This is basically a labeled, publicly-traded version of: coat your stomach with milk, eat a big meal first, eat bread to absorb the alcohol, and all the other idiotic things your friends told you in high school. Then there are the morning-after cures that range from a greasy breakfast to hair of the dog to sour pickle juice, and this is where the IV treatments come in. 

The medical community is woefully ignorant when it comes to dealing with alcoholics and addicts. They’ll dry you out, detox you, and lately, it seems, they’ve jumped on the "if you can’t cure them, cash in" party bus. The newest rage is the IV hangover cure. IV therapy isn’t all that new, nor is using it for hangovers, but the branding and sales pitch has taken a definite turn. There’s the IV Doctor; the HangIVer Bar, in Tampa, Florida; Hangover Heaven in Las Vegas; and Dr. Beer’s own Hangover Club in New York City. The marketing is hip and cool, with a variety of packages with names such as Hangover Heaven’s Redemption, Salvation, or Rapture; Dr. Beer’s Hangover Club’s Classic, Super, and Mega; HangIVer Bar’s Hair of the Dog; and the IV Doctor’s Detox—which at least sounds like something medically sanctioned and not something that’s just keeping the party going. 

The Hangover Club’s IV solution includes prescription-strength nausea medicine, but there’s an evolutionary advantage to nausea and vomiting. Vomiting limits the absorption of the poison we ingested. You’ll remember that eating or drinking that thing made you sick, and you expect that it will again, so you avoid it.  That memory of nausea and vomiting has helped us survive for millennia.

All of these "morning-after instant Dr. Feelgood IV cures" remove what generations of evolution built in for our own good: consequences. Oh sure, drink enough and you still have the option of cirrhosis, pancreatitis, impotence, ulcers, arrests, alcohol poisoning followed by coma, brain damage, and death. But, if you have the money—and most of the IV cures come in various levels, including discounts when you book with a buddy or get treated on the Hangover Club’s Mobile Hangover Lounge—you never have to feel morning-after pain. Get your fix with the home-delivery of a nurse and a hanger of saline-plus. But, nausea, thirst, headache, fatigue, and body aches are your body’s way of telling you:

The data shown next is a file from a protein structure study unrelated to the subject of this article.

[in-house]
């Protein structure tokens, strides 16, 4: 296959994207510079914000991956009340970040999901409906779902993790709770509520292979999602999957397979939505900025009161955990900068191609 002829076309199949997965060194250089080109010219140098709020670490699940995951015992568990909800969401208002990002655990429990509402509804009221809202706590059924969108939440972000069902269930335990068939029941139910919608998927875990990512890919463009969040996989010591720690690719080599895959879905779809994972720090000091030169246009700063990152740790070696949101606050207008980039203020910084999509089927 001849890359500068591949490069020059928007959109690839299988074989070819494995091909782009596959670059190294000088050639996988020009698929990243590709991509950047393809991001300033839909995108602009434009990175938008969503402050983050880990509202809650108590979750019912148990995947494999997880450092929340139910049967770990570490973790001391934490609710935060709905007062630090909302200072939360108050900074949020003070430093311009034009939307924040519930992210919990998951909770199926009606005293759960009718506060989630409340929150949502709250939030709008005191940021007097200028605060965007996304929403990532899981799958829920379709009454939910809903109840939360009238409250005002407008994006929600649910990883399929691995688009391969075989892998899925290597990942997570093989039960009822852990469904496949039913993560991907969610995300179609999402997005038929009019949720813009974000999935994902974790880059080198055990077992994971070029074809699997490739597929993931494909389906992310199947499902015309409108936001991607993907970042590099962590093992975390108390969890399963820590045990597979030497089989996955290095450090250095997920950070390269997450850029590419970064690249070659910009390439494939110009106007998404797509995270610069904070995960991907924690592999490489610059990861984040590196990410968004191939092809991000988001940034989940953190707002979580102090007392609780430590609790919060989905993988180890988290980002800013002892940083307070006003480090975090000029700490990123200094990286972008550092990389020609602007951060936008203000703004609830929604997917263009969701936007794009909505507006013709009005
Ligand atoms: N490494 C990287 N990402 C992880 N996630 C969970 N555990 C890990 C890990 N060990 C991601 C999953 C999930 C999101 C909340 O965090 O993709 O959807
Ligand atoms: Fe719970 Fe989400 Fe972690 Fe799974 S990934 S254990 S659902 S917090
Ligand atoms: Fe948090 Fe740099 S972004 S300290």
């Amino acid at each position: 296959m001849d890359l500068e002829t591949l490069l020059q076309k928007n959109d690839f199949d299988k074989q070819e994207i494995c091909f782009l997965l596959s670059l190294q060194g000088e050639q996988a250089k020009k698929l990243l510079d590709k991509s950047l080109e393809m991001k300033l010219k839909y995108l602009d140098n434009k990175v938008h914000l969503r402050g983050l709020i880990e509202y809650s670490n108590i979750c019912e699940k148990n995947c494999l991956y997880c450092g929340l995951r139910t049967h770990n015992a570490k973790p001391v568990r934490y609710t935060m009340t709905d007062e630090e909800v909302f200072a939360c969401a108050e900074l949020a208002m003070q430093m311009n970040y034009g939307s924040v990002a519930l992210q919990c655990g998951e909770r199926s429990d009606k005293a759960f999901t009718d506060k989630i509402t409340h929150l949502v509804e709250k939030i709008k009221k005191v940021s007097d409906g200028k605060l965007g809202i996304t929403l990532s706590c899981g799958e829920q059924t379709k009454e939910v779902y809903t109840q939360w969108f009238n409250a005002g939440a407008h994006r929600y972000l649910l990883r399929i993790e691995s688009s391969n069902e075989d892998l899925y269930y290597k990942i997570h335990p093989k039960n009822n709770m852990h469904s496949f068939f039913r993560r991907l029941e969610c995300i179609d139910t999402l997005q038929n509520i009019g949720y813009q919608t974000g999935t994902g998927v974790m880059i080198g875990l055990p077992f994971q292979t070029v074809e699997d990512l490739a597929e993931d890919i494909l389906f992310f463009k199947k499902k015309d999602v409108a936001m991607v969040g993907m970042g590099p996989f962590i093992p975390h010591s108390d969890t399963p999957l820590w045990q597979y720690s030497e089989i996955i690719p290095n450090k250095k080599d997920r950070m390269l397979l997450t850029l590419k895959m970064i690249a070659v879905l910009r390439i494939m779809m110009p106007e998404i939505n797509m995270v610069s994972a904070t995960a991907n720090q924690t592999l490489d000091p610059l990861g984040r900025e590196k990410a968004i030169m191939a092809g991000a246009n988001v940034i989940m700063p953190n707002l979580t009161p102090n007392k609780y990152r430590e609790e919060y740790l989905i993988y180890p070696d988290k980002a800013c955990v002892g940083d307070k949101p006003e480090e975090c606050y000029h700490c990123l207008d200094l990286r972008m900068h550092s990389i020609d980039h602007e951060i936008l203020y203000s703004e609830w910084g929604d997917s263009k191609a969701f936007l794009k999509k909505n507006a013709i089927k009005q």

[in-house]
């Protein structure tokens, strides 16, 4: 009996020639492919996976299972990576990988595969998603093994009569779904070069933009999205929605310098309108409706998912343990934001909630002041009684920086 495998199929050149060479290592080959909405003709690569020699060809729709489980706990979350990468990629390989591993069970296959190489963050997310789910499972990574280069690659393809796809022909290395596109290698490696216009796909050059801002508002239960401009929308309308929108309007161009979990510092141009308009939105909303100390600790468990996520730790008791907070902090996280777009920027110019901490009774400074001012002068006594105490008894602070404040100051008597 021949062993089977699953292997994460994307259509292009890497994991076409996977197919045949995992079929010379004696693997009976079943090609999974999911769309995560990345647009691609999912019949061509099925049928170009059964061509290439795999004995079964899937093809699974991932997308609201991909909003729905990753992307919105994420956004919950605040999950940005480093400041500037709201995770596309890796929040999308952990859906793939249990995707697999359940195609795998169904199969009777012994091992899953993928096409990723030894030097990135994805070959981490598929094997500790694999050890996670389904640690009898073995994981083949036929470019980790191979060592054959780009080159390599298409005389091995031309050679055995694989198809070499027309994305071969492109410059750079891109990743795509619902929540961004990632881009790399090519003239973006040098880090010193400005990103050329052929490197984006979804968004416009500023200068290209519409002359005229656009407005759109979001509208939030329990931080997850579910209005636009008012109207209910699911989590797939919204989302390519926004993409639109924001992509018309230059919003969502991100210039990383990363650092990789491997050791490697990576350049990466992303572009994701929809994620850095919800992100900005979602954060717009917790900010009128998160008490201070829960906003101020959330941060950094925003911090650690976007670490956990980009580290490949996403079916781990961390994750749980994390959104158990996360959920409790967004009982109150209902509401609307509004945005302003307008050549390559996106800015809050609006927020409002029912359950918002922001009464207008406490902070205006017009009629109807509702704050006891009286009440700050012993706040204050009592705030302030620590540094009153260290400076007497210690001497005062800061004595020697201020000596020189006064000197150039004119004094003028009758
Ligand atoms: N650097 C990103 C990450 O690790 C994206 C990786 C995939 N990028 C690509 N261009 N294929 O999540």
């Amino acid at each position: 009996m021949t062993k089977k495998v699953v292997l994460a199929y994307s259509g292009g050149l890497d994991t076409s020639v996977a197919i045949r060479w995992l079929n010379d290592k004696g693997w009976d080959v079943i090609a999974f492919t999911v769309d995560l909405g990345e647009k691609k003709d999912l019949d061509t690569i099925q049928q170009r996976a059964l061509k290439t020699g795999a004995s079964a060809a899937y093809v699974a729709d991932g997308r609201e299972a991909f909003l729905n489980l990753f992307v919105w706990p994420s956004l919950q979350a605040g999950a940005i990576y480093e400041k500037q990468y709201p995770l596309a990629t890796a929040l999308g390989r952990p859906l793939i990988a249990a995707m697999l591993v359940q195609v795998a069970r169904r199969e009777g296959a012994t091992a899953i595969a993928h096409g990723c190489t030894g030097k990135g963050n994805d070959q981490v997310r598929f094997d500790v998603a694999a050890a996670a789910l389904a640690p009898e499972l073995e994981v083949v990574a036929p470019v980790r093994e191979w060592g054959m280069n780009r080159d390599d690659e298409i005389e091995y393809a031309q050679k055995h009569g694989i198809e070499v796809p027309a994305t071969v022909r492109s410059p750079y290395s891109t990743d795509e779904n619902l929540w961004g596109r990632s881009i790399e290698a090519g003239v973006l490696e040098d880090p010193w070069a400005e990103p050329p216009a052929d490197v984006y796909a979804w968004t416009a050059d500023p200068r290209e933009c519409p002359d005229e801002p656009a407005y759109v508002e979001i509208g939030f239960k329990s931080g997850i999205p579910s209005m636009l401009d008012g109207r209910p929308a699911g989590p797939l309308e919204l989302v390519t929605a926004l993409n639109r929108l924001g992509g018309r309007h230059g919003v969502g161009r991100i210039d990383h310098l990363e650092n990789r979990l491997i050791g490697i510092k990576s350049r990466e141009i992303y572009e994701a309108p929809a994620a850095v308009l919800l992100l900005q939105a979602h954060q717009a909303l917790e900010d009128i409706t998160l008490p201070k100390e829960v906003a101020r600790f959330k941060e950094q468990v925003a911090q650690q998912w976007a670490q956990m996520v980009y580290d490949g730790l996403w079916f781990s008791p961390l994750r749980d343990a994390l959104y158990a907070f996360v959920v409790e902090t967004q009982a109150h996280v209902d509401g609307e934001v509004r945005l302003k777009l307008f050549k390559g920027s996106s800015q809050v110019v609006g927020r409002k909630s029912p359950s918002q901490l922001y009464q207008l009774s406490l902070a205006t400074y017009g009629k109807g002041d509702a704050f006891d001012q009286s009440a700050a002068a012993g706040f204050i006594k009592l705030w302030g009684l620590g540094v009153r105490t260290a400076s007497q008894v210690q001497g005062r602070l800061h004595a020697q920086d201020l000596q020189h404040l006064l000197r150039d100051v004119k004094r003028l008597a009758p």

"Hey buddy, you screwed up. I’m completely dehydrated, you probably did some liver damage, and I’m not sure how many brain cells we killed last night so how about we don’t do that too often?"

That voice? That voice is gone.

The foundation of almost every rehab, detox, or 12-step program is hitting bottom, and knowing it. While the bottom is different for everyone, surely those wretched hangovers, with their headaches, vomiting, and missed days of work are part of getting an alcoholic to his or her bottom? They’re our first signs, the ones we feel personally, physically, and repeatedly—the ones that affect us directly.

Hangovers are the consequence of over-indulging that we really can’t deny the way we can other collateral damage—to our bank account, the quality of our work, family or romantic relationships. Or those mornings waking up to a wrecked car parked on the lawn, waking up in bed with a stranger, unsafe sex and the STDs, STIs, and UPB (unplanned babies) that sometimes follow. 

From the age of 13 to 33, I consumed enough booze on a daily basis that I always bordered between sallow and yellow. Foreign bodies were able to invade my body and very nearly eat their way out. On any given day, I couldn’t remember where I’d slept the night before. My morning-after hangover cure was the glass of vodka at the foot of my bed. Feeling like shit in the morning was not a deterrent to me—it’s not to any alcoholic. But it’s a road sign—a blinking neon reminder. It’s a symptom and a warning, one if the bearer of said hangover chooses to ignore, it should, at the very least, serve as a red flag for his or her doctor, not an opportunity to be exploited. 

But does the medical community actually have a responsibility to be informed about alcohol and alcoholism? To take actions in the patient’s best interest, even if he or she is not interested? Nowhere in the Hippocratic Oath (neither the classic nor the modern) does it state that a doctor can’t cash in on the fears, failings, and foibles of patients. Is the next step some method that takes away the physical consequences of smoking crack? Shooting heroin? In other words—is everything okay as long as you don’t feel like shit in the morning? 

Jodi Sh. Doff has written for Bust, Cosmopolitan, xoJane and Penthouse among many other publications. Her last pieces for The Fix were about non celebrity overdoses and powdered booze.

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Jodi Sh. Doff is a self-described scribbler, shutterbug, and succulent cactus. She writes about booze, sex, crime, and righteous feminist indignation. She is also an editor, script doctor and a ghostwriter for non-native english speakers. You can find Jodi on Linkedin or follow her on Twitter.